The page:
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Illuminating the word

Apr 11, 2014
by Staff

Much like the Bibles of medieval times, The Saint John’s Bible is massive, measuring two feet tall and three feet wide. This handwritten, illuminated Bible, which was created by the Benedictine Monastery at St. John’s Abbey in Minnesota, marks the first time in 500 years that a Benedictine Monastery has commissioned a handwritten Bible.

In October, versions of the Bible were on display at Flagler College’s Proctor Library in conjunction with a visit by Fr. Michael Patella, professor of New Testament at Saint John’s School of Theology. Patella, who chairs the Committee on Illumination and Text for the Bible, spoke at the Cecile & Gene Usdin Judeo-Christian Lecture Series, as well as classes at Flagler about the project.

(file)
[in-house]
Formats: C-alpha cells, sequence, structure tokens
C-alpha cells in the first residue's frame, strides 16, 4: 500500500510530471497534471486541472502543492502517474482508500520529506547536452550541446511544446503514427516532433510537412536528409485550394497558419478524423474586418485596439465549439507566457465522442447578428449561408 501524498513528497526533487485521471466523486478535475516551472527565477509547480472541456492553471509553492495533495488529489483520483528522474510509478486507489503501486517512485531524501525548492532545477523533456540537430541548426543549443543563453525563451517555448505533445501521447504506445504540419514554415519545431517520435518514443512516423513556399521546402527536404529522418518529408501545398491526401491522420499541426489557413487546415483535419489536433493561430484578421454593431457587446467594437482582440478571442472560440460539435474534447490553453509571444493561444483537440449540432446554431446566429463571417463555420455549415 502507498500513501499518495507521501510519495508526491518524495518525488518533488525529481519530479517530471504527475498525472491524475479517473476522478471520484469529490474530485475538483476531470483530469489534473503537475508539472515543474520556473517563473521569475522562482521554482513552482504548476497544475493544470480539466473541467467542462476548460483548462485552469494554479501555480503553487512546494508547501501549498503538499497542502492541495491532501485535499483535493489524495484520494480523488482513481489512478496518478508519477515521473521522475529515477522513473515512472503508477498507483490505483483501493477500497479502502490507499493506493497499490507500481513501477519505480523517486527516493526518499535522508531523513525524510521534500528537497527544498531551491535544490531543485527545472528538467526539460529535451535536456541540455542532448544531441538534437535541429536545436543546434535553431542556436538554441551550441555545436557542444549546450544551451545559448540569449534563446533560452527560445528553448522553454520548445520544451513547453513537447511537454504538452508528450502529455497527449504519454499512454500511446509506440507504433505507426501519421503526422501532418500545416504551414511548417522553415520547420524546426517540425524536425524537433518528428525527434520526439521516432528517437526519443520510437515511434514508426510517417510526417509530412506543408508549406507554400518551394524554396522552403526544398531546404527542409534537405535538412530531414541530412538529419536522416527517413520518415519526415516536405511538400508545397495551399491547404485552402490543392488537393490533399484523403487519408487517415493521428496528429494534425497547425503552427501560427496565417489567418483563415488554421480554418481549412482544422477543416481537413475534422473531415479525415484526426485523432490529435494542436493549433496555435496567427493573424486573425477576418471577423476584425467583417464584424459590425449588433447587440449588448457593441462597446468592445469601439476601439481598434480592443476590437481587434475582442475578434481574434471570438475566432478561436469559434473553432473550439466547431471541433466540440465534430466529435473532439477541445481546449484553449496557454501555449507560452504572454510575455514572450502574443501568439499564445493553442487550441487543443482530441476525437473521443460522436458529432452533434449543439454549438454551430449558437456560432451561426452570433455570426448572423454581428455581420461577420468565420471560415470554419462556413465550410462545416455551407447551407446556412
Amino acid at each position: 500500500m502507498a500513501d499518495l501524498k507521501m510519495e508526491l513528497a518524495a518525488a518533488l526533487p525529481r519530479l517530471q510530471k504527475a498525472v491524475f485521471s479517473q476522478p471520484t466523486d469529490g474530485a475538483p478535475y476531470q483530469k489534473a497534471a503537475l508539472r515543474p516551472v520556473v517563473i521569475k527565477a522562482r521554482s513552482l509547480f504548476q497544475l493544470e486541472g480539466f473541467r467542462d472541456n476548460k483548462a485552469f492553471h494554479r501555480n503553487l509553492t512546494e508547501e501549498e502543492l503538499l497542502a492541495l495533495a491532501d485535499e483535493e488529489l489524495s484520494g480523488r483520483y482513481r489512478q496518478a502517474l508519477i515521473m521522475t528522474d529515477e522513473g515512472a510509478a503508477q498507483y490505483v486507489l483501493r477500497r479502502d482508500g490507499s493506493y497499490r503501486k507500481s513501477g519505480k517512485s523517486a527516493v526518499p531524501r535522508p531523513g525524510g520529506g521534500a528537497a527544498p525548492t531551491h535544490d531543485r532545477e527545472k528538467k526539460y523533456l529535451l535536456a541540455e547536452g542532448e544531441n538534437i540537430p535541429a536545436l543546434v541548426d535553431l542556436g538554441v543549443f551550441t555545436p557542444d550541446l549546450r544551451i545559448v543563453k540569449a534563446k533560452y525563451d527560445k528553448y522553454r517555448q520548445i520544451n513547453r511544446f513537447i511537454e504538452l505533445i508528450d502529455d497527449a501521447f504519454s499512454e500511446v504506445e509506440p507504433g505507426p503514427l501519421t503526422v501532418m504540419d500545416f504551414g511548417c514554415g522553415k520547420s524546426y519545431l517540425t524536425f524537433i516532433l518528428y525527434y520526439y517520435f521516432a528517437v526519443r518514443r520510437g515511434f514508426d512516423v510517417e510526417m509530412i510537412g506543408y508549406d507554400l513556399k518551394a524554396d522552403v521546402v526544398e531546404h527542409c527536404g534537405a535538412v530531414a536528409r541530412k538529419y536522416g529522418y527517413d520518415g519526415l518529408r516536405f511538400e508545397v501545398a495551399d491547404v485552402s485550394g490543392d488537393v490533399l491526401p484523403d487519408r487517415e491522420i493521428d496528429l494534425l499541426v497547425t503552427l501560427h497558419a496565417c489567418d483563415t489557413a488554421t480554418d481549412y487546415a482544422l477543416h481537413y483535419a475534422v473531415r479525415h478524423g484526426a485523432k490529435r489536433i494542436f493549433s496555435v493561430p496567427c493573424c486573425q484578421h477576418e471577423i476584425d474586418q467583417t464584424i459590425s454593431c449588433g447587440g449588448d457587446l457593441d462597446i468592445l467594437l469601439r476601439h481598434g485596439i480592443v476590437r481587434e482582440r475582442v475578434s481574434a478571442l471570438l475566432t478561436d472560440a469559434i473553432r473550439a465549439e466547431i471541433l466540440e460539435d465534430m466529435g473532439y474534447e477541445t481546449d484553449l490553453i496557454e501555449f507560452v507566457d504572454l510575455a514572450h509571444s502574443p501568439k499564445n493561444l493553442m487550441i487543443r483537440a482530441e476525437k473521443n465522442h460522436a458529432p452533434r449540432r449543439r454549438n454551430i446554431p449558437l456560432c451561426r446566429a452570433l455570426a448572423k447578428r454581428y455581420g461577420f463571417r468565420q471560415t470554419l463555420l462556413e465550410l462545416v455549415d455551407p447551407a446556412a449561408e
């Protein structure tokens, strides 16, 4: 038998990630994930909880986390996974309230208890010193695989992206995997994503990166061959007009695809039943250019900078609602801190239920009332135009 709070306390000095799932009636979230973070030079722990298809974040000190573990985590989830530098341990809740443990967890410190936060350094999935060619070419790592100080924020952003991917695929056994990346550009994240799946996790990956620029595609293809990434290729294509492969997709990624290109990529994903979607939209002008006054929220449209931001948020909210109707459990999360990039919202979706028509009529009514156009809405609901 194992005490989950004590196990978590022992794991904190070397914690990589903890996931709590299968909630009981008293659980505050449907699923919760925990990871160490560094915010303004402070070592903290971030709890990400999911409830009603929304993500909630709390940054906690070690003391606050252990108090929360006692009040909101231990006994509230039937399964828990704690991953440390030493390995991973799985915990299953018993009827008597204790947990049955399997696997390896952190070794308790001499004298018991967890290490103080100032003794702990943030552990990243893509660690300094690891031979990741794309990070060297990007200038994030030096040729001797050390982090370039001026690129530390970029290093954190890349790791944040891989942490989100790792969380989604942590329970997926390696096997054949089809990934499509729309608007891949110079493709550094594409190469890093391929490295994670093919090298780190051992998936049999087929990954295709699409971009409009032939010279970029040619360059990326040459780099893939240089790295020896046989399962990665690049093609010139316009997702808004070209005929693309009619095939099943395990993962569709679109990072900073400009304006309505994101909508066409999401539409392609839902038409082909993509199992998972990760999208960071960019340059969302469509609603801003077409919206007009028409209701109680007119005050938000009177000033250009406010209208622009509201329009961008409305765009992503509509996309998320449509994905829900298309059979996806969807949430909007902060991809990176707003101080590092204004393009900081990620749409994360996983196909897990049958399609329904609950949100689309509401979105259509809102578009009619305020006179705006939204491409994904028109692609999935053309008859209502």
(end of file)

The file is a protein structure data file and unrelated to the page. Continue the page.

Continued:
The construction of the St. John’s Bible parallels that of its medieval predecessors: written on vellum, using quills, natural handmade inks, hand-ground pigments and gold leaf. The Bible also incorporates modern themes, images and technology of the 21st century.

An international team of calligraphers and artists were commissioned to create all seven volumes.

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